Esquire 'beta tests' an animated magazine cover

To celebrate its 75th anniversary, ever-urbane magazine Esquire will include "disposable" electronic paper display (EPD) panels in its October 2008 issue.

The same magazine that has featured John Wayne with angel wings, and Muhammad Ali as St. Sebastian, proclaims "The 21st Century Begins Now," with its E Ink cover insert. The display is provided by E Ink Corp., the company responsible for providing displays for every other commercially available "e-paper" device.

As the technology matures, we have begun to see it used in increasingly innovative ways, such as in Seiko's E Ink ring, and Lexar's JumpDrive capacity meters. Esquire's cover will not only be the first printed periodical to integrate the technology into its pages, but it will also be the first example of disposable E Ink displays -- although whether readers truly want to throw this one away, remains to be tested.

With a battery life of around 90 days, the optional E Ink cover will add only a $2 premium to Esquire's $3.99 cover price. With the standard cover, Esquire's anniversary issue will cost an additional $1 as well. Anniversary issues of any magazine typically run with premiums, though with an estimated circulation of 725,000, and 100,000 special EPD cover issues for sale, Esquire expects to in $925,000 extra revenue in October.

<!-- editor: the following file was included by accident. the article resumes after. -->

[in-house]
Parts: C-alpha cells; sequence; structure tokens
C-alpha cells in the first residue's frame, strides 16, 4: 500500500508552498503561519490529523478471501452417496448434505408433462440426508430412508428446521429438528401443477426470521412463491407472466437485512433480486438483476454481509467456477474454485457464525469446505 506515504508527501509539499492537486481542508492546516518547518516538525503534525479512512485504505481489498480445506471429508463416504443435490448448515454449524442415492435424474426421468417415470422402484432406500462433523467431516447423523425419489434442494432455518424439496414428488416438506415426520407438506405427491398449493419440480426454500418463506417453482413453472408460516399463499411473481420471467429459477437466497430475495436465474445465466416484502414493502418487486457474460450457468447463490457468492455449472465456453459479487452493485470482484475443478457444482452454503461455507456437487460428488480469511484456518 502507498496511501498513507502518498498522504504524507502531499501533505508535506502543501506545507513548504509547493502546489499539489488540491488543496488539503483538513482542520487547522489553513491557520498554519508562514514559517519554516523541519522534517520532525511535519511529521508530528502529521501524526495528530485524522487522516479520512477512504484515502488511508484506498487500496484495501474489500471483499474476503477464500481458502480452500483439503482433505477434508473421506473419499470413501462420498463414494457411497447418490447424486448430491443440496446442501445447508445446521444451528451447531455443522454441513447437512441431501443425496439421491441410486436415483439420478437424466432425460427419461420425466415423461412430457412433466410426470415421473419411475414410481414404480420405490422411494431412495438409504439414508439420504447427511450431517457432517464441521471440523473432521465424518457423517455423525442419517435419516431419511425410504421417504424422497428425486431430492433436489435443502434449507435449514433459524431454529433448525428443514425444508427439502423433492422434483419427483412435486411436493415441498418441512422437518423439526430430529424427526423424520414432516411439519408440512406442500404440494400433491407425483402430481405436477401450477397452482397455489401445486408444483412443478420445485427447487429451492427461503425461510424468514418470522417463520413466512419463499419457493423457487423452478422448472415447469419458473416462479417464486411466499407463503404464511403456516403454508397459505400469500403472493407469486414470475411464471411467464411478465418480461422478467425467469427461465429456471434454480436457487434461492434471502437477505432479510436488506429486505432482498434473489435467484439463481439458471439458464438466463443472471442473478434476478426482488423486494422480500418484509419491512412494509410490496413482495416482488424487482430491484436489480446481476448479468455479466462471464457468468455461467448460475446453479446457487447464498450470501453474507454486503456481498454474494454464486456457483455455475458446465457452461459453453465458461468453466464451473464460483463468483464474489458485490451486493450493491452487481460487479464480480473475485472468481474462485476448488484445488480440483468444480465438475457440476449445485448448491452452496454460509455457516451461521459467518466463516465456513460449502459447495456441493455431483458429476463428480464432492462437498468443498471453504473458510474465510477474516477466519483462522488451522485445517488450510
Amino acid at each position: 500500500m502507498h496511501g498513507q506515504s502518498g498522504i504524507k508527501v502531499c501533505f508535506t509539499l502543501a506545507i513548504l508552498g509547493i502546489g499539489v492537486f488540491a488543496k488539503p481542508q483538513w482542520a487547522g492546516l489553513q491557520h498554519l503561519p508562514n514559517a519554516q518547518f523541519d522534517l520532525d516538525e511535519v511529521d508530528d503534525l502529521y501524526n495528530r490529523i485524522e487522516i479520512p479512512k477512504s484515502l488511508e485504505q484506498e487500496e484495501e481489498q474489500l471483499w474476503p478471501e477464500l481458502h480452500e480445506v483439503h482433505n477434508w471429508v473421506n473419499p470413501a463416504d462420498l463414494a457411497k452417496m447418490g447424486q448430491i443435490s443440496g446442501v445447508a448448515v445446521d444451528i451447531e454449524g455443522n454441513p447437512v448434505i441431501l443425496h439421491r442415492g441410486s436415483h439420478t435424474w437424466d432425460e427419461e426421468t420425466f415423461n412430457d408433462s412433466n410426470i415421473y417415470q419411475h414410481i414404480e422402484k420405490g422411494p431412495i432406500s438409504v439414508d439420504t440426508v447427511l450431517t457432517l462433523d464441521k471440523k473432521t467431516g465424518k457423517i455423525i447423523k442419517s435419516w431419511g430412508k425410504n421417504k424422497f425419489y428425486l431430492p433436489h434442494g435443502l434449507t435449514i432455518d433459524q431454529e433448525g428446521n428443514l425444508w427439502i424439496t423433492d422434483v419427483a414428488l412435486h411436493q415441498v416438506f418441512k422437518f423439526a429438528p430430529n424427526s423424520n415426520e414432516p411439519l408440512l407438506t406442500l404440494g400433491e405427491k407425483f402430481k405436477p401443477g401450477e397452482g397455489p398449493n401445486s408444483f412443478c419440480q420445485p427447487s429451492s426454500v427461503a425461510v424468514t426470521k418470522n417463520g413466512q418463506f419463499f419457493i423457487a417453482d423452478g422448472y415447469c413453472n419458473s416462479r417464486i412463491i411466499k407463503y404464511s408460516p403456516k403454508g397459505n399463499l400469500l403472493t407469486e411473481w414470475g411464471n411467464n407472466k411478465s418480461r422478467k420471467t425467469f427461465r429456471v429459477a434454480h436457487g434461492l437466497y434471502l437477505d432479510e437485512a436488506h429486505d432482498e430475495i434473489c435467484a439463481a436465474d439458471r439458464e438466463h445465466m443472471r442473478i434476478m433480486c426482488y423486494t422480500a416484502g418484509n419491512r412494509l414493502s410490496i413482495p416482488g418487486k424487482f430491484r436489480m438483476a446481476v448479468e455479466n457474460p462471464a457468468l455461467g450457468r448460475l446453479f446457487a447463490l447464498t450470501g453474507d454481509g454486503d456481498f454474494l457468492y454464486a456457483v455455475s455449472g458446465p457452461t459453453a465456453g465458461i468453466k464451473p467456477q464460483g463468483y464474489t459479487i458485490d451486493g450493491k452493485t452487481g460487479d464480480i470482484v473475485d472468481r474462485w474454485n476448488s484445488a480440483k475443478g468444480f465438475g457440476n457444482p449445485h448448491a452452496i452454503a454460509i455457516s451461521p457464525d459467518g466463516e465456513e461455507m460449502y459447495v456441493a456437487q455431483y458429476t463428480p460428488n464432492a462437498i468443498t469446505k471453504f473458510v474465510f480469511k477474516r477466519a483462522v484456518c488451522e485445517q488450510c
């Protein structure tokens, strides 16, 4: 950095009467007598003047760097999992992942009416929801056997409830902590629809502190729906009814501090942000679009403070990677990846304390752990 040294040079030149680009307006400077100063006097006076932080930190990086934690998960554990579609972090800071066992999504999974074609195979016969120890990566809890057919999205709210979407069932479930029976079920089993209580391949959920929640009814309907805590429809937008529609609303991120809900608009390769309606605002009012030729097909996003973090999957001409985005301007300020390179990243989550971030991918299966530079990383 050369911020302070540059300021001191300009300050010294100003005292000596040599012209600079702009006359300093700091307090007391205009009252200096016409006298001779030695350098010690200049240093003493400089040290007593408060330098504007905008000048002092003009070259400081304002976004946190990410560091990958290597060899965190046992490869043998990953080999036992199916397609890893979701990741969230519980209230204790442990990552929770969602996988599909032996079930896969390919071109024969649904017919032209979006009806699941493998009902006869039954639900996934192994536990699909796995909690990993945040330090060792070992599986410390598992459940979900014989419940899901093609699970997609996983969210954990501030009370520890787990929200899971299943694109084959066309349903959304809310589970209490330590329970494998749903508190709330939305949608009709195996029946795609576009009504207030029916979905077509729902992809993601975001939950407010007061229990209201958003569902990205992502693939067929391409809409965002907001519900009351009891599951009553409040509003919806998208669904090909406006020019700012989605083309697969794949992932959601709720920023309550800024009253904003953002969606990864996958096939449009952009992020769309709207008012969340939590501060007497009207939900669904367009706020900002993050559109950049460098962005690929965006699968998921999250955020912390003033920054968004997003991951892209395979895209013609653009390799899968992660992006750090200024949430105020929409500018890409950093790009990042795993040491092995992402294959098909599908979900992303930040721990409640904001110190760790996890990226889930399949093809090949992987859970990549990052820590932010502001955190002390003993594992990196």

The first widely published magazine with E-ink's display technology: the October 2008 issue of Esquire.

In addition to the 10-square inch panel on the front cover, Ford Motor company will have an animated ad for its Flex "crossover" vehicle inside the anniversary issue as well.

Esquire's publisher, Hearst Corp., is one of E Ink Corporation's major investors, along with Intel, Motorola, Philips, and others. Hearst has a nine-month exclusive agreement with E Ink for the technology, so publications under its brand -- which includes 25 newspapers and almost 30 magazines -- will be the first and only places to find such technology. Popular Mechanics seems a likely candidate for the next iteration.

However, since Hearst is not disclosing how much money has been spent on the design and manufacture of these displays, nor is it saying how much Ford paid for its tie-in E Ink advertisement in the issue, this could have been such a burdensome undertaking that we may not see a repeat any time soon.

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